Now Hear This!

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The Importance of Hearing Protection

by Glenn Hood
June 17, 2016 2 Comments
Accessories Advocacy Safety


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Do you use earplugs when riding? What kind work best for you?



fb@RichardJLaplante's picture


Do you use earplugs when riding?

I personally do not use earplugs when riding. First of all, let me say that I do not experience the symptoms mentioned, i.e. the annoying ringing in my ears, a full feeling in my head, or dullness in my hearing. I always wear a full-face helmet with the visor down and, to me, it definitely seems to muffle the sounds around me. Second, I want to be aware of my surroundings at all times, and hearing an approaching vehicle or siren is a must for me. Lastly, I respect those riders who love the roaring pipes and screaming machines that zip down the roads, but for me, I ride a GL 1800 Honda Goldwing. It is a nice powerful, yet quiet and smooth touring machine that I can ride for hours of enjoyment without getting fatigued :)

103782150835252763922@kevinzanca's picture


Earplugs to use or not?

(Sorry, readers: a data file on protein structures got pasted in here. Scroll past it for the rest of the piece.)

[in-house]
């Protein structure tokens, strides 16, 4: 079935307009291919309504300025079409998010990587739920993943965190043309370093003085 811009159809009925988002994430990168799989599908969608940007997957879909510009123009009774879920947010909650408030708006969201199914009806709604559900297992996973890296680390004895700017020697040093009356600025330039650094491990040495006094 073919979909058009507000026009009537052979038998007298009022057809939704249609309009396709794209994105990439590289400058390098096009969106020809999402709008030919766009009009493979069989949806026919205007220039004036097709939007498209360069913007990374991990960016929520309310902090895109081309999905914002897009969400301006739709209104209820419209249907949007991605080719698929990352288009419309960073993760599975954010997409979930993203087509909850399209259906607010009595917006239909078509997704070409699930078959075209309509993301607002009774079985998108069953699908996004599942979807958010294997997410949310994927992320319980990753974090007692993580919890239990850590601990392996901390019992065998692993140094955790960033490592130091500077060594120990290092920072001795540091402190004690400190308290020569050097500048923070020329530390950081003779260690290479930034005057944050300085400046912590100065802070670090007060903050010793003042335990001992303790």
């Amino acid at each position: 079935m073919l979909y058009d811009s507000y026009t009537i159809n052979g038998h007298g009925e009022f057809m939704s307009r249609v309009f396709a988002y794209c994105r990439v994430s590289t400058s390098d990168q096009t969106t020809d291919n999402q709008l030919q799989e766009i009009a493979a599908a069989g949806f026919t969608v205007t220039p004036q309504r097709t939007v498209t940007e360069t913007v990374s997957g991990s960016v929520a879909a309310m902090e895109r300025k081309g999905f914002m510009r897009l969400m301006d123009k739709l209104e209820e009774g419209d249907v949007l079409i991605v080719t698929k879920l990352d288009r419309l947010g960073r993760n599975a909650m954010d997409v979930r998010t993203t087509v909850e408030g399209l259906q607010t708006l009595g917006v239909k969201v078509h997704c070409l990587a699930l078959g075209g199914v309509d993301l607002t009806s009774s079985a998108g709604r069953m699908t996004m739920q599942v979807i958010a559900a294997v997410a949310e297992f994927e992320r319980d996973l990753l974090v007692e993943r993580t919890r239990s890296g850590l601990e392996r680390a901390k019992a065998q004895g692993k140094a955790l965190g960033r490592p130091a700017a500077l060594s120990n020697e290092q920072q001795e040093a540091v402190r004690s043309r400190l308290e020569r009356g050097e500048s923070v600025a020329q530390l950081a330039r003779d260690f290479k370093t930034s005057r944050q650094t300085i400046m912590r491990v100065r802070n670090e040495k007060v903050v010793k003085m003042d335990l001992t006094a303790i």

At age 54 , almost 55, I have been diagnosed with noise induced hearing loss. I have taken great efforts to protect what hearing I have including the use of earplugs or muffs any time I mow the lawn, use power tools, or am around loud machinery or noise producing equipment for any period of time. At most concerts or musical performances I use hearing protection. Hearing loss is subtle, until the tinnitus (ringing in ears) kicks in. The worst thing is once you lose parts of your hearing, it never comes back. I have used many of the industrial commercially available earplugs and have had a custom set of earmolds made. I also have tried several "hi fi" earplugs for listening to music at performances. Any time I am riding for longer than an hour or so I do ues earplugs, usually the industrial type. I found the custom earmolds did not work that great for me, but do know others that have had success with them. Hi fi brands I have used are Earpeace and Etymiotic , with my preference the etymiotic. The hi fi don't provide as much noise reduction (NRR) as the industrial type. With the wind in your ears alone on a stock bike my guess is the damage is minimal. But most bikes have their exhaust swapped or modified bringing it alone over the 80 decibel level that is where hearing loss occurs. Many after market v twin exhaust are above 100 decibels! Add to that exhaust wind noise and /or a stereo system and you easily have the equation to cause permanent hearing damage. A great rule of thumb is if you have to raise your voice to speak to someone three feet away , its time for some hearing protection.

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